The common local name tena’adam, Ruta chalepenesis is a shrubby plant that is cultivated in the highlands of Ethiopia. It also grows in the Mediterranean region, the Middle East and the Canary Islands. Descriptive of the smell and taste of the plant, “Ruta” is an old Latin name for rue, which literally means bitterness or unpleasantness. This bitterness arises from the rutin constituent of the plant. The specific epithet “chalepensis’ is derived from name of the Syrian town of Chalep, which today is called Haleb or Aleppo. Herb of Grace and Garden Rue are the common English names for tena’adam. R. chalepensis is usually confused with a closely related species, Ruta graveolens. The latter is not known to grow in Ethiopia. It originated in Europe, and is cultivated in many parts of the world. However, the two species share many similar chemical constituents and morphological features. In folk medicine, they also have many intersecting uses.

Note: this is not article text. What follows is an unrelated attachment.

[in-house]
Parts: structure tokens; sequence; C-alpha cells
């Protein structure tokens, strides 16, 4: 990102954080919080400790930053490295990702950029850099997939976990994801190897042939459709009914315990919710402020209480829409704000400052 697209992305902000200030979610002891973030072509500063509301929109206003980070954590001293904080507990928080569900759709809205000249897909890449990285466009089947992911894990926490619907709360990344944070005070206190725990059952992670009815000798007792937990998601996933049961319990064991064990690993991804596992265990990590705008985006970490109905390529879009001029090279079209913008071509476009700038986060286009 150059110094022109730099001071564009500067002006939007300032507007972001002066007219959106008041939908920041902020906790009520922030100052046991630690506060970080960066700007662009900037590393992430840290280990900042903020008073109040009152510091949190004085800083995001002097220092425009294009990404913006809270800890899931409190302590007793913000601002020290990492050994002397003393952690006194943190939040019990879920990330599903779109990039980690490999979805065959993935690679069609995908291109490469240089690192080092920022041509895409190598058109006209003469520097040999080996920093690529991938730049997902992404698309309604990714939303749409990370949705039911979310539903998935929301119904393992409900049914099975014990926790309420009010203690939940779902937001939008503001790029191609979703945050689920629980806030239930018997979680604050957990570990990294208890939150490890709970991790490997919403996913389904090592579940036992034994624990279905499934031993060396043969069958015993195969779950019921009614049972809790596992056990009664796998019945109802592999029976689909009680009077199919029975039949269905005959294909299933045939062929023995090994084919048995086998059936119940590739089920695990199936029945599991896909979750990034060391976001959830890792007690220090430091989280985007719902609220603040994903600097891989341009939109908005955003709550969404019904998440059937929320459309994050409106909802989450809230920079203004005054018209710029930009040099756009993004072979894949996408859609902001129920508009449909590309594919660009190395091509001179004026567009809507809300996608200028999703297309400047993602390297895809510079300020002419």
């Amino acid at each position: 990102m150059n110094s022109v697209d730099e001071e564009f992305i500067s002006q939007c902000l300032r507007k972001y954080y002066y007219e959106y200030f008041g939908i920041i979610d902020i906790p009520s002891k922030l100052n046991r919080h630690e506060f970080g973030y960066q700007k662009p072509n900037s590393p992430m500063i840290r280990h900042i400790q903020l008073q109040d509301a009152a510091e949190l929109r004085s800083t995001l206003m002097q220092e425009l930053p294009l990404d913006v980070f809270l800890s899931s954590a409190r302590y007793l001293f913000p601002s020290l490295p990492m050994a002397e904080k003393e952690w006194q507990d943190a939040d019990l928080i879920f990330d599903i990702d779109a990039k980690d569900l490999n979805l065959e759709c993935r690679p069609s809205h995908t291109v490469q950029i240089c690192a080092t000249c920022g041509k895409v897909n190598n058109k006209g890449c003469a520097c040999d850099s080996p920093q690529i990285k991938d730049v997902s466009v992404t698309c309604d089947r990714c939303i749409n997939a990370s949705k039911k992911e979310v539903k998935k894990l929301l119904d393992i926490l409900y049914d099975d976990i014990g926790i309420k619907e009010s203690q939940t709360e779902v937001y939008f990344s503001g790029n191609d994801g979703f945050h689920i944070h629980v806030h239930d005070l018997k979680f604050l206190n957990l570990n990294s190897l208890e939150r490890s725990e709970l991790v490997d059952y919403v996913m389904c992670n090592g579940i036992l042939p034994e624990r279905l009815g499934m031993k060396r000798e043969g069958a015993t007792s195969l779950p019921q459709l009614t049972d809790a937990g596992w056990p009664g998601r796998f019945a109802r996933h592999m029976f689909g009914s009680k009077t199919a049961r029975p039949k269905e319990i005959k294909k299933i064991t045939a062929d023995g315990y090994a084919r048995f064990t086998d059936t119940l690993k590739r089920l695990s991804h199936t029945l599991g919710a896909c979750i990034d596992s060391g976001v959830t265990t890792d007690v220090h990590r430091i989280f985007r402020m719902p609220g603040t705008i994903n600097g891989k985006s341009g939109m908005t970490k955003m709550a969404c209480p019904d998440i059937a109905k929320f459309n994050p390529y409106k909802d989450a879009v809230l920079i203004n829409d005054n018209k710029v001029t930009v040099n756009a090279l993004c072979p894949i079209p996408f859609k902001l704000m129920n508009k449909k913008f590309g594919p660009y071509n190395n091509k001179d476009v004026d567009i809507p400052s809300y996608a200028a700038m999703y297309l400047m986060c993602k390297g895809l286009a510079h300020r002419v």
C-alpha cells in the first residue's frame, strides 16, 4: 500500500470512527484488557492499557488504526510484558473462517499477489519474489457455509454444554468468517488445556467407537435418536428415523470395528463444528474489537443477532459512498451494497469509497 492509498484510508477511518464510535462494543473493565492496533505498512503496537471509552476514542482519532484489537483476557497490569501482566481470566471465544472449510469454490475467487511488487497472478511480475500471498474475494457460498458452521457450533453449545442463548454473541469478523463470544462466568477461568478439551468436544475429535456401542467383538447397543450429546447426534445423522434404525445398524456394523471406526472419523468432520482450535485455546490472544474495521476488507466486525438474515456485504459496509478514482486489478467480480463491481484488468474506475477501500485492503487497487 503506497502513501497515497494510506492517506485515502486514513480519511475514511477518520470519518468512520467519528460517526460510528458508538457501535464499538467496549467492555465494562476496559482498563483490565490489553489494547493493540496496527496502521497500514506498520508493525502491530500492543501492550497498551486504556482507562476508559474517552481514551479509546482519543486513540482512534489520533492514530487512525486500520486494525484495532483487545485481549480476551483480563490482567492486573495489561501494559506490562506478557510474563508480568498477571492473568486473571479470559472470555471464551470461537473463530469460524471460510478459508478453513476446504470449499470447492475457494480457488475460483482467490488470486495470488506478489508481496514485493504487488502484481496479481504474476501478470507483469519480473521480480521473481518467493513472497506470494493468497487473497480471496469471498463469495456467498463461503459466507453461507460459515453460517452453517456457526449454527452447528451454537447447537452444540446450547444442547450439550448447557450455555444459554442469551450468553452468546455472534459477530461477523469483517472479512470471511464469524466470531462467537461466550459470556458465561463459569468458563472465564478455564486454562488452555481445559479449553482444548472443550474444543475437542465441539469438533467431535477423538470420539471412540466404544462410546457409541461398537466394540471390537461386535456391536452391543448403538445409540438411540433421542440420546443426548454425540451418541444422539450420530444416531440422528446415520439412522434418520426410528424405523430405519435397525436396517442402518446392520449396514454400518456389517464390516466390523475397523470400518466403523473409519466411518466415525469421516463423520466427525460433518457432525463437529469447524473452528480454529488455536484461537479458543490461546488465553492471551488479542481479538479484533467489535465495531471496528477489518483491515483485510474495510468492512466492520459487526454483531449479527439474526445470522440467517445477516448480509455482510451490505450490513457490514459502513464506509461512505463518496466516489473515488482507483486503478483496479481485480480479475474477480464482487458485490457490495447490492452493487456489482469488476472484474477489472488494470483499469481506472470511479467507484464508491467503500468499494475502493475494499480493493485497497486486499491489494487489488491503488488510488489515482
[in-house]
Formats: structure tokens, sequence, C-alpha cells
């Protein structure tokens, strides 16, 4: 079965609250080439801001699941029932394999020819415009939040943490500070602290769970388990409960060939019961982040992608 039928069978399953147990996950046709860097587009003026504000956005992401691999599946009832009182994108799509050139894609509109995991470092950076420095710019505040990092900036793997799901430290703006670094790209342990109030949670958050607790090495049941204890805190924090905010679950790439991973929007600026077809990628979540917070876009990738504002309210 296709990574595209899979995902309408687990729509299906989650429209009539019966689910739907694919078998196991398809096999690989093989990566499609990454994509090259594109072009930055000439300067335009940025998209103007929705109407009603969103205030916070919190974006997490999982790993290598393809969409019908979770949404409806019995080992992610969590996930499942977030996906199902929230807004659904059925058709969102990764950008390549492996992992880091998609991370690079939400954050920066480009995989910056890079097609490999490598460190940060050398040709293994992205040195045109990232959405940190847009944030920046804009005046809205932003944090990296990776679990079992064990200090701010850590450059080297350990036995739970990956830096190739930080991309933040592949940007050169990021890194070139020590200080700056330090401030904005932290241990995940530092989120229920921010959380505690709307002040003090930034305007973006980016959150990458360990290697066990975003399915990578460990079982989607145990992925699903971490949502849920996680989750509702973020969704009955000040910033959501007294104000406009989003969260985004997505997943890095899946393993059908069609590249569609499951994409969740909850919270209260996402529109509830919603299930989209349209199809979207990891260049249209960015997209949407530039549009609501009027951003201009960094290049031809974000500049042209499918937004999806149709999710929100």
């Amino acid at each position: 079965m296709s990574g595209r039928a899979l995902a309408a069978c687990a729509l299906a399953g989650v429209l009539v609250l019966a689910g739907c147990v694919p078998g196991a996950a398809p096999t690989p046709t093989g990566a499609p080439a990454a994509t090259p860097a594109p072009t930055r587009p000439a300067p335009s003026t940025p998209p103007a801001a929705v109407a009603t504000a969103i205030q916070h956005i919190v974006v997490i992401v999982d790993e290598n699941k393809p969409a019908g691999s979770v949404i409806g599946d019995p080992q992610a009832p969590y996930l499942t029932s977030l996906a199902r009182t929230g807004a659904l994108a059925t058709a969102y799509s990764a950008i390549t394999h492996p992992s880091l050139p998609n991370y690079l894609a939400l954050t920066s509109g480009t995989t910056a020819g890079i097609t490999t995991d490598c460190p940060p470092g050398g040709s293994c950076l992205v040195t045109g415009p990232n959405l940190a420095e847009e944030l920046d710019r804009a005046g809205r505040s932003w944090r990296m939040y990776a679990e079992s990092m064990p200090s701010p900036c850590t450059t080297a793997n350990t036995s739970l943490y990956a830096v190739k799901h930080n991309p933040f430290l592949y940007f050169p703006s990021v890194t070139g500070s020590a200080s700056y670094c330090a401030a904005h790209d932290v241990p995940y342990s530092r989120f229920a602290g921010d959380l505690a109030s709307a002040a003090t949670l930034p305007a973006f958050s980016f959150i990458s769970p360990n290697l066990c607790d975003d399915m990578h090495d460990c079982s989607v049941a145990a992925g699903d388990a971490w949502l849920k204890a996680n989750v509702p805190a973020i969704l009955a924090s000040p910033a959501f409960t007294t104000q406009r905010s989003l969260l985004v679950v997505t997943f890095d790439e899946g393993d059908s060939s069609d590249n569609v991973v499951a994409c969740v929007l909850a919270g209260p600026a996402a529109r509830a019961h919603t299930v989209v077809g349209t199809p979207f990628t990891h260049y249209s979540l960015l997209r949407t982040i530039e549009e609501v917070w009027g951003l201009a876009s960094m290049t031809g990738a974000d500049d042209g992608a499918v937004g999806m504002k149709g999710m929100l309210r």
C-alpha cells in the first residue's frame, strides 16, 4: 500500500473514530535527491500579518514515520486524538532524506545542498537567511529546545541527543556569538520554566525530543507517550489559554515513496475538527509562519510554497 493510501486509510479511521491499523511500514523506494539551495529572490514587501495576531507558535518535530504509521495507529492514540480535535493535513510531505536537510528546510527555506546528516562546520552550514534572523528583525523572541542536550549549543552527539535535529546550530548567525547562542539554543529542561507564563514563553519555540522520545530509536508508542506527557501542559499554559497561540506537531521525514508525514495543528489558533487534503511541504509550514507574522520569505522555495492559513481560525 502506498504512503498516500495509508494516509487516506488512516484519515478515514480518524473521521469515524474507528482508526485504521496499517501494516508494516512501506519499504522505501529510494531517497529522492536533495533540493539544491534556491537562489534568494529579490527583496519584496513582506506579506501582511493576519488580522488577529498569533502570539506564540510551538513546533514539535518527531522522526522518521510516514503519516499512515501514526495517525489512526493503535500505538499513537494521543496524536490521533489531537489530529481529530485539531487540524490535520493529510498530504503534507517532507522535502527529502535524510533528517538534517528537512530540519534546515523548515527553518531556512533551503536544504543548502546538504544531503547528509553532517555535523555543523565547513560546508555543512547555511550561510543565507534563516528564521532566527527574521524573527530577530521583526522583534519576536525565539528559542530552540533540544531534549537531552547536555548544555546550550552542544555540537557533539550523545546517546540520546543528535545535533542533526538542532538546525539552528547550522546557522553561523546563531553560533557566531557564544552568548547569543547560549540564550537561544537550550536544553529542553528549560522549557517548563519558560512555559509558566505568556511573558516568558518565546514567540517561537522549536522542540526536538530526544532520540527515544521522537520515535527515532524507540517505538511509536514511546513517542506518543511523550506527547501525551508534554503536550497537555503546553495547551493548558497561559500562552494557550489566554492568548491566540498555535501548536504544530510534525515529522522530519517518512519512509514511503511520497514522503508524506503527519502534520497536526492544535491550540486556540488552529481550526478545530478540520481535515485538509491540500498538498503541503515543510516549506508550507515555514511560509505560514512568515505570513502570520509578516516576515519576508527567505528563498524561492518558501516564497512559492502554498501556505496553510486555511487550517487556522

R. chalepensis is sold under the Arabic names fidjeli and fidjla in drug markets of Algiers (Algeria) and under the names ruta and rutsa in Rabat (Morocco) drug markets. It is also known by the names Syrian rue, Allepo rue and Rue d’Alep. Interestingly, another plant Peganum harmala is also sold in these markets under the same name, Syrian rue.
Only logged in customers who have purchased this product may leave a review.